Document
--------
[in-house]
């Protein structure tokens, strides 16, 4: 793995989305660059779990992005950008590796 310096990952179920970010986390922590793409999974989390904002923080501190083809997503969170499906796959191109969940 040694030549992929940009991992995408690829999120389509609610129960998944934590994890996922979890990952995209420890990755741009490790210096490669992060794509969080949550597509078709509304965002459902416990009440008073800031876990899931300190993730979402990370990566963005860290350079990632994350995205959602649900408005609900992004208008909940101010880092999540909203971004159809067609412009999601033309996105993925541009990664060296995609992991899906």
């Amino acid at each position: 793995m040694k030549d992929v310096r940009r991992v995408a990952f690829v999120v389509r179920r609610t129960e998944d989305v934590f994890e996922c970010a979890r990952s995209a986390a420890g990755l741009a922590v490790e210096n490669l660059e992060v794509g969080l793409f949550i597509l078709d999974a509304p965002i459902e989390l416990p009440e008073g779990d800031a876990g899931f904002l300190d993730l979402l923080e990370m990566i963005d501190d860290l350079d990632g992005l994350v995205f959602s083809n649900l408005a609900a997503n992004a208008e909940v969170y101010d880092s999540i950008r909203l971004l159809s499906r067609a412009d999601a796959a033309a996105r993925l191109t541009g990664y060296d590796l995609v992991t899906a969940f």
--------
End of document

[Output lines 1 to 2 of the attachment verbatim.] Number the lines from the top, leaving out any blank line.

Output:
[in-house]
């Protein structure tokens, strides 16, 4: 793995989305660059779990992005950008590796 310096990952179920970010986390922590793409999974989390904002923080501190083809997503969170499906796959191109969940 040694030549992929940009991992995408690829999120389509609610129960998944934590994890996922979890990952995209420890990755741009490790210096490669992060794509969080949550597509078709509304965002459902416990009440008073800031876990899931300190993730979402990370990566963005860290350079990632994350995205959602649900408005609900992004208008909940101010880092999540909203971004159809067609412009999601033309996105993925541009990664060296995609992991899906």